This being is bound to samsara, kamma is his means for going beyond.
SN I, 38.

Ar scáth a chéile a mhaireas na daoine.
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Re: DO not depending on avijja and sankhara?

Postby retrofuturist » Tue May 10, 2011 2:20 am

Greetings Tilt,

tiltbillings wrote:
retrofuturist wrote:Tilt seems of the opinion that progress can be made merely by observing the arising and cessation of a single sankhata dhamma, in the absence of samatha, and inferring from that that 'sabbe sankhara dhamma'.
Now you are shamelessly putting words in my mouth. I said nothing about "inferring." "Inferring" is your bugbear. An apology is in order.


To be clear, on page 8, in two separate posts, you said...
Is the nature -- sabhaava -- of that one dhamma we were able to see any different from the nature -- sabhaava -- of any of the other potential dhammas of which were not aware?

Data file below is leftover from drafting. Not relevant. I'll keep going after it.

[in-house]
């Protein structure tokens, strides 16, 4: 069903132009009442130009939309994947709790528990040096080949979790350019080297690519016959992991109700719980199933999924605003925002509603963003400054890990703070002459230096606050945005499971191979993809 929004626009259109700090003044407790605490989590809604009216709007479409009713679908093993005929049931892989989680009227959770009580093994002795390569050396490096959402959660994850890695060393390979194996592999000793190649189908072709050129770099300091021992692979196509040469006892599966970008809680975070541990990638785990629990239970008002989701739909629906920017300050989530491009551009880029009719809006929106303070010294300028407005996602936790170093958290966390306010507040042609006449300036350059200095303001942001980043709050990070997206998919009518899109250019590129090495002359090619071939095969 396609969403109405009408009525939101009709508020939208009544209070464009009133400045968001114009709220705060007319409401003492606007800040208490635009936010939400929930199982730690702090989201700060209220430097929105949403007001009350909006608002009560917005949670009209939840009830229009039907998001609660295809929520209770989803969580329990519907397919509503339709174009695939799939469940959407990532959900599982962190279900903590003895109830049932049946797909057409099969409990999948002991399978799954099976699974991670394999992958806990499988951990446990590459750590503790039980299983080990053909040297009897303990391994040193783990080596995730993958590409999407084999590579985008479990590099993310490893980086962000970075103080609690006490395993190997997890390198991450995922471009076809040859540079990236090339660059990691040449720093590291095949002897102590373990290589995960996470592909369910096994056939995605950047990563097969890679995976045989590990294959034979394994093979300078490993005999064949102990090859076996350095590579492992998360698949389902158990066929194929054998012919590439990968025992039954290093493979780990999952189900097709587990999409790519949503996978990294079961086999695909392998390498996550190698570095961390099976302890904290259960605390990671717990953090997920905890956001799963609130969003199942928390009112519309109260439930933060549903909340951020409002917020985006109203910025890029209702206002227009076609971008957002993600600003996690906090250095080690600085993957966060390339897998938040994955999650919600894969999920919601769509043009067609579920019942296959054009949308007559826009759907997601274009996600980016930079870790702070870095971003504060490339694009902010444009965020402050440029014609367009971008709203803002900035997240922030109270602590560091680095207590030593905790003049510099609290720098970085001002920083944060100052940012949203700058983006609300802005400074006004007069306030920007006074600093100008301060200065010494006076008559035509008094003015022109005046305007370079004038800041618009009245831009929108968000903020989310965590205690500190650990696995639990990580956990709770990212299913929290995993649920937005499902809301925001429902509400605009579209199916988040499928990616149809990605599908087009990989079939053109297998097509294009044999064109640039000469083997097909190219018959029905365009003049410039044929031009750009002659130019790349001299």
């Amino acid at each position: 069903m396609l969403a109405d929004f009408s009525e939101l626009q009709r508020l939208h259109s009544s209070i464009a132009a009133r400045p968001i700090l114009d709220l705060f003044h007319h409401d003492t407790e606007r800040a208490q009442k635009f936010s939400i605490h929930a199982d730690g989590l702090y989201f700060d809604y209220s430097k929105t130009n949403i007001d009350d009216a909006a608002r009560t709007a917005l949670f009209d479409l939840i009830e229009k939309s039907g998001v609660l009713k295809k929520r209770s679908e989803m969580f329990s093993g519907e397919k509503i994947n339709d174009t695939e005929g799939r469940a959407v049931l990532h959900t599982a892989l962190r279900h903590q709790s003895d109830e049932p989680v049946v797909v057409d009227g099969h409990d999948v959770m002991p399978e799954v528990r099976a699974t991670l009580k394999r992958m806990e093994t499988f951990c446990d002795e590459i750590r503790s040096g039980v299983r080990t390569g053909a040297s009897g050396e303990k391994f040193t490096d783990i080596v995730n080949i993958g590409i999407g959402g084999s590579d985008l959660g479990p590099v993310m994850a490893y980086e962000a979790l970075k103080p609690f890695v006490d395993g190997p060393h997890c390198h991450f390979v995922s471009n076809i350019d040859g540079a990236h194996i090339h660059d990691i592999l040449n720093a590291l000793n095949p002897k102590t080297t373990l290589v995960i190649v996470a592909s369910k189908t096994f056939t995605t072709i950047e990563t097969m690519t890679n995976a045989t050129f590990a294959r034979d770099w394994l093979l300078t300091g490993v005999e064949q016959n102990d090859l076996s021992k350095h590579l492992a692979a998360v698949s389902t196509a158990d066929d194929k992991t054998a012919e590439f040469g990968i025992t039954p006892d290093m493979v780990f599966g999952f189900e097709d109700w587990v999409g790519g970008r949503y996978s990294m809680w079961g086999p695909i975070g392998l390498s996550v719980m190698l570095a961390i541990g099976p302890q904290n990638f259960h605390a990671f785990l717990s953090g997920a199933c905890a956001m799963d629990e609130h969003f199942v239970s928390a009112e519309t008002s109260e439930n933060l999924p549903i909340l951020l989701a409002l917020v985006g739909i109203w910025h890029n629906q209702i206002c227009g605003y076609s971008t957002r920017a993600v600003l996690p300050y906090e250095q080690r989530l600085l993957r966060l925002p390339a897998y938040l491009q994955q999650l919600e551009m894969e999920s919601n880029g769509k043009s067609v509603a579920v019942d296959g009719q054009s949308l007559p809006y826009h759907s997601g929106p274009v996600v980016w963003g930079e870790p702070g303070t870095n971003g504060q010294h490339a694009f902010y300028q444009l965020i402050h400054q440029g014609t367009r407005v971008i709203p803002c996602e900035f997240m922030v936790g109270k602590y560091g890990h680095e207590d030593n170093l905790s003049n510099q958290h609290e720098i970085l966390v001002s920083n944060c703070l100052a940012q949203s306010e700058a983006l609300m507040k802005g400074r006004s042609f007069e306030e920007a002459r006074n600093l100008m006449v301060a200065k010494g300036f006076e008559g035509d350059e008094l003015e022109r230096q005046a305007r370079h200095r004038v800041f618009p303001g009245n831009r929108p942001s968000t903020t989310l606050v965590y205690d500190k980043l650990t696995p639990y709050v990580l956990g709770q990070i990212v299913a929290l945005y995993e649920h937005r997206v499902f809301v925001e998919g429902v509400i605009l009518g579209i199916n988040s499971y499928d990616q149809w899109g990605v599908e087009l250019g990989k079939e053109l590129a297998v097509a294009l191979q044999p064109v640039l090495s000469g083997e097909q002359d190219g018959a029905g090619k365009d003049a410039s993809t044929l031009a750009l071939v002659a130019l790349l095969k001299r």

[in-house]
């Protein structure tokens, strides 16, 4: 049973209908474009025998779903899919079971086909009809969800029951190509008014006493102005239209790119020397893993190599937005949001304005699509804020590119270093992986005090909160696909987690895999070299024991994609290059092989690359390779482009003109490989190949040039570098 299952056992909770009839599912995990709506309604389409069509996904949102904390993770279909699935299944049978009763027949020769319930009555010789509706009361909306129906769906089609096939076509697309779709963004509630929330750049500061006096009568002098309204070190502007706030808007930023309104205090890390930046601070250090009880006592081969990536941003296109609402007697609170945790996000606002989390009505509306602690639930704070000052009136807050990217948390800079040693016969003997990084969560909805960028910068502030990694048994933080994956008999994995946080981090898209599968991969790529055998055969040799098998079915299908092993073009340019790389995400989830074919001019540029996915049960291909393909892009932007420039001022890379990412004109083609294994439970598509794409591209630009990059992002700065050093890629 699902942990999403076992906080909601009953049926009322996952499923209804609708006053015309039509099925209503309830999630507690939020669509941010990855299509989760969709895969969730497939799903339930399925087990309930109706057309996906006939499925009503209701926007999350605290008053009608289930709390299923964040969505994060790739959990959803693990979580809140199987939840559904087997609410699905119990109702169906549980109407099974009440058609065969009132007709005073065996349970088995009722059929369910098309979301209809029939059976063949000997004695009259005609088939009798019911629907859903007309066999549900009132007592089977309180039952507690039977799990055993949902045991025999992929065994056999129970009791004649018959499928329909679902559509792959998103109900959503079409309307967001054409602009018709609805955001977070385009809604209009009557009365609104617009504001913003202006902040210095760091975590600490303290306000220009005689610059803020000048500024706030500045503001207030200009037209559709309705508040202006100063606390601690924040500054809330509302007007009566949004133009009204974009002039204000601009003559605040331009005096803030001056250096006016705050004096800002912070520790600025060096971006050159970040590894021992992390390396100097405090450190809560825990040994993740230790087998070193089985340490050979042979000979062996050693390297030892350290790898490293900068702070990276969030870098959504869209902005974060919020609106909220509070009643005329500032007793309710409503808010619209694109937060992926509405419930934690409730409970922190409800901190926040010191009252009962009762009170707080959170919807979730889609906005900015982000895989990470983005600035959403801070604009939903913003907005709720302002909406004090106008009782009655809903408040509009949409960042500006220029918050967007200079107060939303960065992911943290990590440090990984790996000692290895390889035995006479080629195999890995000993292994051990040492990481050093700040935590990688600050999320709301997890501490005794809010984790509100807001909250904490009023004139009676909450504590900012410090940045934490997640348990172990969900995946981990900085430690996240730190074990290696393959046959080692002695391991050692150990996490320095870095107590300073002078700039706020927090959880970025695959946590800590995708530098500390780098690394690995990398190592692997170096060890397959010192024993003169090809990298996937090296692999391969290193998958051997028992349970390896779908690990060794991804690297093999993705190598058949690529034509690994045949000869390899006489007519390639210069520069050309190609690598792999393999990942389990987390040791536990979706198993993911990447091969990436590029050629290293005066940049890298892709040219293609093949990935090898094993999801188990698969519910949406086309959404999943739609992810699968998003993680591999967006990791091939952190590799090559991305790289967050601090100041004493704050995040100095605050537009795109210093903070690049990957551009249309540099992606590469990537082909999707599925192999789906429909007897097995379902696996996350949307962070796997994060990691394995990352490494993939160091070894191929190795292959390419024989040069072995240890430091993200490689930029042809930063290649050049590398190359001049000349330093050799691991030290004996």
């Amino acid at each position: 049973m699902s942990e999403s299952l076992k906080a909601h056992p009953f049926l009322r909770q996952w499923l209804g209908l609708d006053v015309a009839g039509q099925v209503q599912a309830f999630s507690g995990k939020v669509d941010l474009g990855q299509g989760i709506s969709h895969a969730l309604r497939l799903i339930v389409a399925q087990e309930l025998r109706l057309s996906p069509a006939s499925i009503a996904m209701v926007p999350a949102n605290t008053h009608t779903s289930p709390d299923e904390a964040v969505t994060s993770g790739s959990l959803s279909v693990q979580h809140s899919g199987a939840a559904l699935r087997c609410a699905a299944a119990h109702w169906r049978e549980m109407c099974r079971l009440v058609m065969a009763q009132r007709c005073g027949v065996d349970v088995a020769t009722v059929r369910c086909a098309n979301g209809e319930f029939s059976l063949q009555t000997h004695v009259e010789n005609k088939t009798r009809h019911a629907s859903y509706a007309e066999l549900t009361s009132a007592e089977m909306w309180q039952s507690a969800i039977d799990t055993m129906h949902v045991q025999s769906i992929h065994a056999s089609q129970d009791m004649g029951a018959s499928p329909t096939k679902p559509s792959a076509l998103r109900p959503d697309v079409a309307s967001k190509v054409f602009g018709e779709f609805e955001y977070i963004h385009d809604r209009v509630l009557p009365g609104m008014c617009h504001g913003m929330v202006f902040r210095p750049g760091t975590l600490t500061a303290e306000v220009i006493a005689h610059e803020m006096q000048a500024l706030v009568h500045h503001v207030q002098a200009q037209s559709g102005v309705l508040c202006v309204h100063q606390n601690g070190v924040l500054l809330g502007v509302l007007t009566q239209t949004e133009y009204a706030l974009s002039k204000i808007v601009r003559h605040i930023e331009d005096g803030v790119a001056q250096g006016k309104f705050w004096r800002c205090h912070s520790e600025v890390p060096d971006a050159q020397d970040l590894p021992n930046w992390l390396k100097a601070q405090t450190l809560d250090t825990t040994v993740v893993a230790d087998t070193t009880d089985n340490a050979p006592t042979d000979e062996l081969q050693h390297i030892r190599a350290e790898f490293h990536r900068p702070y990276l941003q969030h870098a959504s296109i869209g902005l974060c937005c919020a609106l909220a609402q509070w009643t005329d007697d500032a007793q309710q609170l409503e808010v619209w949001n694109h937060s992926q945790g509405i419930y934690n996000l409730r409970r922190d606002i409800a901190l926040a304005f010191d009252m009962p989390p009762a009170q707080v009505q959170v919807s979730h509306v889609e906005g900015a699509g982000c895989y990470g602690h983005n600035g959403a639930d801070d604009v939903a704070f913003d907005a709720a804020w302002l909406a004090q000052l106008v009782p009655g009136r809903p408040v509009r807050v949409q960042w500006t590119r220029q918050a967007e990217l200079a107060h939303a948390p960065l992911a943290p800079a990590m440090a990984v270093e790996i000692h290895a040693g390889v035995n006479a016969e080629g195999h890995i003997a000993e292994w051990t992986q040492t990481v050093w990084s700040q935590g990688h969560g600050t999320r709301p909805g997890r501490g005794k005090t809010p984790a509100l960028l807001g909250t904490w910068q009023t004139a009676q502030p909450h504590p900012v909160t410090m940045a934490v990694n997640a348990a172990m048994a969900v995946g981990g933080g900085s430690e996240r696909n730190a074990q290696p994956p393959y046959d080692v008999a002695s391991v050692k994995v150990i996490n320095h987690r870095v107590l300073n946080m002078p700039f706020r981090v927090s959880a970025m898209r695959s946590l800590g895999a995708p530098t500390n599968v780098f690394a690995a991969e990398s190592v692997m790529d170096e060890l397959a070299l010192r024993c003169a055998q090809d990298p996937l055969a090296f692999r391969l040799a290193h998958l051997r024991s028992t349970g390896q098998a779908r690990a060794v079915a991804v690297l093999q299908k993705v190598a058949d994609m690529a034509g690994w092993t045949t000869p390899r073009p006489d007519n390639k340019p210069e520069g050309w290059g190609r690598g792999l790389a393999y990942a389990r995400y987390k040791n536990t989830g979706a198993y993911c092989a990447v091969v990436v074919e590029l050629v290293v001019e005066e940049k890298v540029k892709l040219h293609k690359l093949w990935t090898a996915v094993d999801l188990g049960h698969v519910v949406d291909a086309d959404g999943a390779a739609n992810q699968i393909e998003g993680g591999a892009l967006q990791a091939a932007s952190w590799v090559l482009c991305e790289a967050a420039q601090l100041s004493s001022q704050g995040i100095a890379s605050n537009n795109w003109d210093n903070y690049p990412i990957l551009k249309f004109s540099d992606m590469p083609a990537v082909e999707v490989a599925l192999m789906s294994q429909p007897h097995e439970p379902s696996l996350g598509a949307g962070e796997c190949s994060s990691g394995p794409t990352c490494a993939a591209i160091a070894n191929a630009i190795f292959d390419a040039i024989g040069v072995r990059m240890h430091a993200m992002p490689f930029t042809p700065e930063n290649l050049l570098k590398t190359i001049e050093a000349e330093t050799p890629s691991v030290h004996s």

...
If one truly knows, sees, the nature of one dhamma, then one sees/knows the nature of all dhammas. There is no belief in that. It is what one would experience. Why would it be otherwise?

Now, from that, I made a sincere assessment of what "seems" to be your position, as I read it. Given the quotes above, I don't think it's unfair or involved of any leaps of logic... and there was certainly no malice intended in the restatement of the perception of your position. If it is indeed a straw-man, me restating your position as I understand it gives you the opportunity to clarify your position for my edification.